In 1536 Sir Thomas Elyot wrote to Thomas Cromwell in response to a recent proclamation, ‘Ordering the Surrender of Bishop Fisher's Sermon, Books’. Elyot was concerned because he did have books that fell within the scope of the proclamation, partly as a result, he told Cromwell, of his desire to read ‘many books, specially concerning humanitie and morall Philosophy’. Elyot went on to inform Cromwell that,
As touching suche books as be now prohibited contayning the busshop of Romes authorite, some in deede I have: joined with diverse other warkes in one grete volume or twoo at the moste, which I never found laysor to reade. Notwithstanding if it be the kinges pleasure and yours that I shall bringe or sende theim I will do it right gladly.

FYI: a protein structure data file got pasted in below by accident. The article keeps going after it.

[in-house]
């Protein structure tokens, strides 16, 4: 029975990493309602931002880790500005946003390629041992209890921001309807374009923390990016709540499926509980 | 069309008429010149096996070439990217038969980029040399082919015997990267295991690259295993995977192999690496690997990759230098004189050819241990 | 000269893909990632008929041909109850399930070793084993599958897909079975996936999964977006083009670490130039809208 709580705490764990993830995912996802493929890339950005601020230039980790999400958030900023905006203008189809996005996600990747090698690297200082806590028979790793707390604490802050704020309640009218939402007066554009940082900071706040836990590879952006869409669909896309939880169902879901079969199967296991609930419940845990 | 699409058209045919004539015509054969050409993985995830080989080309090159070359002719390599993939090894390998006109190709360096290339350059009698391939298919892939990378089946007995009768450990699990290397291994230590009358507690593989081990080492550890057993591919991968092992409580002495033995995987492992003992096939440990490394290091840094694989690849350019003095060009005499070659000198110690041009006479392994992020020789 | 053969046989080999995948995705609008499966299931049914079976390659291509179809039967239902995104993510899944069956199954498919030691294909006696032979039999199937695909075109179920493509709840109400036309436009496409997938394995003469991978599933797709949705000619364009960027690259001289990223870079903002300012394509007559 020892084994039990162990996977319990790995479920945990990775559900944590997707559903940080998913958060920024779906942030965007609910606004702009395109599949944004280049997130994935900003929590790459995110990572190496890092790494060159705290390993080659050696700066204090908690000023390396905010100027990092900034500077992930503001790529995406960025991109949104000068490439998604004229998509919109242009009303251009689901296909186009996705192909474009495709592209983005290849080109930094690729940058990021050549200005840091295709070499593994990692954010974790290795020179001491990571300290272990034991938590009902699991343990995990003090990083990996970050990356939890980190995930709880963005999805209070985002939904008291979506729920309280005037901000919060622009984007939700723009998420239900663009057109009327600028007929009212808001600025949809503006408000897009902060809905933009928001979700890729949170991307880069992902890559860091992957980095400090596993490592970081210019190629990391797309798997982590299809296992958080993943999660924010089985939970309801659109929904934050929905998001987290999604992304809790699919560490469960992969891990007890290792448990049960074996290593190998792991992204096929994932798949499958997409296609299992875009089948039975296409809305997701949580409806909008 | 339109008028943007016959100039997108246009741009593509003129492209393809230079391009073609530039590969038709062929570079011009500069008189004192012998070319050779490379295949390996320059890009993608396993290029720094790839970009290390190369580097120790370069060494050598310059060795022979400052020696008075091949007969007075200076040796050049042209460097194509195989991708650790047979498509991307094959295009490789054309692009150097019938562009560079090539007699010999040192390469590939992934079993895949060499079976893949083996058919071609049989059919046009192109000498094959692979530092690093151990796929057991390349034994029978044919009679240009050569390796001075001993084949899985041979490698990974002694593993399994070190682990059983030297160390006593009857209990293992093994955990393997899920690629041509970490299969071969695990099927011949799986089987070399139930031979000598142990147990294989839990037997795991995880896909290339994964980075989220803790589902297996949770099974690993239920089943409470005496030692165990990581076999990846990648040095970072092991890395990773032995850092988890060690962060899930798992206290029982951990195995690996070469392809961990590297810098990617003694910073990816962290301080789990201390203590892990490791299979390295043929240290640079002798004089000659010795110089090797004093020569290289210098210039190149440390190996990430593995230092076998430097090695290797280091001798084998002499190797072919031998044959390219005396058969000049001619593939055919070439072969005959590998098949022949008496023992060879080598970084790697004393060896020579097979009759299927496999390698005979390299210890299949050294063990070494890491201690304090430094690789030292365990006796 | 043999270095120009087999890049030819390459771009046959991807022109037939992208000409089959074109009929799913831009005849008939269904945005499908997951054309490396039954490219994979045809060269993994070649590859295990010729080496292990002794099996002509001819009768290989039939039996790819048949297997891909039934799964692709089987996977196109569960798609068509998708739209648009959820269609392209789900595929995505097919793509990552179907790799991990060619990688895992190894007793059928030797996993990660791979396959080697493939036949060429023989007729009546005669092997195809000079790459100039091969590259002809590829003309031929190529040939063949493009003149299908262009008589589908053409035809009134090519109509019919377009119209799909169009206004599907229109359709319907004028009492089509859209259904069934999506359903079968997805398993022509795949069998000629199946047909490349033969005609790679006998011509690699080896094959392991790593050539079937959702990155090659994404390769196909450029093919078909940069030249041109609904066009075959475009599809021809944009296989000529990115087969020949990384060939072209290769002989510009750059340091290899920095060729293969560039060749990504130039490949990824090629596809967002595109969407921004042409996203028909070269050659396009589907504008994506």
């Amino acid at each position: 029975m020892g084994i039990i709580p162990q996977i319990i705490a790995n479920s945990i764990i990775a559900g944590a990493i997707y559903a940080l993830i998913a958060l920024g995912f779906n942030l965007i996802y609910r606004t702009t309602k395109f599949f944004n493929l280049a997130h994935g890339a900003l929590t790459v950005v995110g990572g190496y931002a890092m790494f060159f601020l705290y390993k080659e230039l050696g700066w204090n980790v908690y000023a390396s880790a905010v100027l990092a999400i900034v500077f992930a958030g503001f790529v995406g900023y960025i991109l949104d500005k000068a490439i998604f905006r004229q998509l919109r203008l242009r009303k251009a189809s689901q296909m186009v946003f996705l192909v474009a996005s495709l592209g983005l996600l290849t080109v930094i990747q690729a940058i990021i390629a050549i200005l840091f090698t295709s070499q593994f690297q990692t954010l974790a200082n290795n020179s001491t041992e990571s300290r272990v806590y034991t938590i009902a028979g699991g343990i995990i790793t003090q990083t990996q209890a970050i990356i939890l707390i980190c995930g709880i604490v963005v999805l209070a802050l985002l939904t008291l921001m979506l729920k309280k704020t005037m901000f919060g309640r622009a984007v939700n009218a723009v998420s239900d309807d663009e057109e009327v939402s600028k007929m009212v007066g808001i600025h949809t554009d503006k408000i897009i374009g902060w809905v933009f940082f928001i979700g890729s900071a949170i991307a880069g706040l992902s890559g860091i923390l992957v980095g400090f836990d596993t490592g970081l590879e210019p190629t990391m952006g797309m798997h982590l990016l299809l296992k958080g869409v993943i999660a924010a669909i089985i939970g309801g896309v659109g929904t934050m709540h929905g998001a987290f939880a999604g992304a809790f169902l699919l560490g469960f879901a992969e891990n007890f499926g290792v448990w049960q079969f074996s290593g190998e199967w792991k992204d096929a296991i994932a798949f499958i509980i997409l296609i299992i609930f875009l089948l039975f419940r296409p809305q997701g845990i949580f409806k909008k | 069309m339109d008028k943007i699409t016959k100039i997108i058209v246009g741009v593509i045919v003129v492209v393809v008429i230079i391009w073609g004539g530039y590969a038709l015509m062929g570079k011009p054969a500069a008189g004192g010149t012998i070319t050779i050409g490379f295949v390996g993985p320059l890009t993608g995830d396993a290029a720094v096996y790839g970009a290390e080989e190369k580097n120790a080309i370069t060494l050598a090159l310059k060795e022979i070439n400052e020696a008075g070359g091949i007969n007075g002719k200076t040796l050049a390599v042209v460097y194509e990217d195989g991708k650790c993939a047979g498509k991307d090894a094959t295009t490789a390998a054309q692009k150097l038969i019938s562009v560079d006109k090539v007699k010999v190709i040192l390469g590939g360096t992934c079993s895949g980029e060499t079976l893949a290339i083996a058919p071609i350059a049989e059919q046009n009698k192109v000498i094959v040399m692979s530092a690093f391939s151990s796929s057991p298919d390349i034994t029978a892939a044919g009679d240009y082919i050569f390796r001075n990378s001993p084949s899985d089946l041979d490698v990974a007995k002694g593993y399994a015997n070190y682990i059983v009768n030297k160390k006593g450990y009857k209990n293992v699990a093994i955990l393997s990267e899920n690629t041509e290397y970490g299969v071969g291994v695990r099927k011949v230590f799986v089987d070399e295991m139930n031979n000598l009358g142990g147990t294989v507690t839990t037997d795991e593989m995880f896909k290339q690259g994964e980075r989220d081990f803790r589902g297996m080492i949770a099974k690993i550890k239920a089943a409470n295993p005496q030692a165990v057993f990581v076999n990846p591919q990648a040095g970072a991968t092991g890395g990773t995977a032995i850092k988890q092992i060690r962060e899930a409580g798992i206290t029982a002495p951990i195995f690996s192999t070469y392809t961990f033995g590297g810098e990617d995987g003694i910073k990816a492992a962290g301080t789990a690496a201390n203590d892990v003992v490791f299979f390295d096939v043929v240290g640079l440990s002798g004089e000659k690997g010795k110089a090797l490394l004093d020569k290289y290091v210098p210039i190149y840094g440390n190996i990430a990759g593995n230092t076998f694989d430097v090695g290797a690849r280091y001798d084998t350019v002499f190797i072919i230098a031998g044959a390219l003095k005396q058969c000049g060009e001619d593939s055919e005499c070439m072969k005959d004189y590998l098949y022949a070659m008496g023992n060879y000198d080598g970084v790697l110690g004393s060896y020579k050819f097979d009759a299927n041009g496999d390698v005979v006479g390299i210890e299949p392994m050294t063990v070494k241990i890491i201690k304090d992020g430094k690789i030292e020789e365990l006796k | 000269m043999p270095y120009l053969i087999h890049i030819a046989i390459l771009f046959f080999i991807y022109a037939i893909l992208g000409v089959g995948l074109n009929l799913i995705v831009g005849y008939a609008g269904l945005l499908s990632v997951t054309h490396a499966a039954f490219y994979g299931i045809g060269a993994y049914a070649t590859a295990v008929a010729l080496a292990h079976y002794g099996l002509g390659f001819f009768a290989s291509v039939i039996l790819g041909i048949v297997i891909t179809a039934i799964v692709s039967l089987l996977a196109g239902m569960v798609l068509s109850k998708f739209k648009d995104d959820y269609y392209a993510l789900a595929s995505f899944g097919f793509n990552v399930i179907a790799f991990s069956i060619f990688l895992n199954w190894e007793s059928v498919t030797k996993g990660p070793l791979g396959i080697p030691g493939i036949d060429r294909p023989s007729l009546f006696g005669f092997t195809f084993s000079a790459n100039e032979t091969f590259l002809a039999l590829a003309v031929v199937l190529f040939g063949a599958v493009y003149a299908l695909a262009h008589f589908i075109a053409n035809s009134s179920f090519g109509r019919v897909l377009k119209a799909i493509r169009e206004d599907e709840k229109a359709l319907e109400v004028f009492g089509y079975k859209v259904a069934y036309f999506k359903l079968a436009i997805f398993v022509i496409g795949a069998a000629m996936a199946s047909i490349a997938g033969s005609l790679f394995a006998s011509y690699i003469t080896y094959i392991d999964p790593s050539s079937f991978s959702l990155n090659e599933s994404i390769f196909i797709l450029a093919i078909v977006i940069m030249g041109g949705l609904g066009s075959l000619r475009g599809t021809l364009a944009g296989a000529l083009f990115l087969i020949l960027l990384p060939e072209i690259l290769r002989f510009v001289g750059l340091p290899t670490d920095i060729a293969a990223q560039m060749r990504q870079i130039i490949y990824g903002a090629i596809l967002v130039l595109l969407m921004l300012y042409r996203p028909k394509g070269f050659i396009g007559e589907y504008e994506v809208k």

Elyot was worried that because he had been ill he had not had time to search all his properties for prohibited works and that he could therefore be accused of failing to carry out the duties imposed on him by the proclamation. It was perhaps this that led Elyot in his letter to ask Cromwell for more time to comply with the requirements of the proclamation.
… for as moche as my books be in sondry houses of myn owne and farre sonder, I hartily pray you that I may have convenient respeyte to repayre thither after my present recovery, and as I wold that god sholde helpe me I will make diligent serche, and such as I shall finde, savering any thinge agaynst the kinges pleasure, I will putt theim in redyness either to be browght to you, or to be cutt oute of the volume wherein they be joyned with other, as you shall advyse me …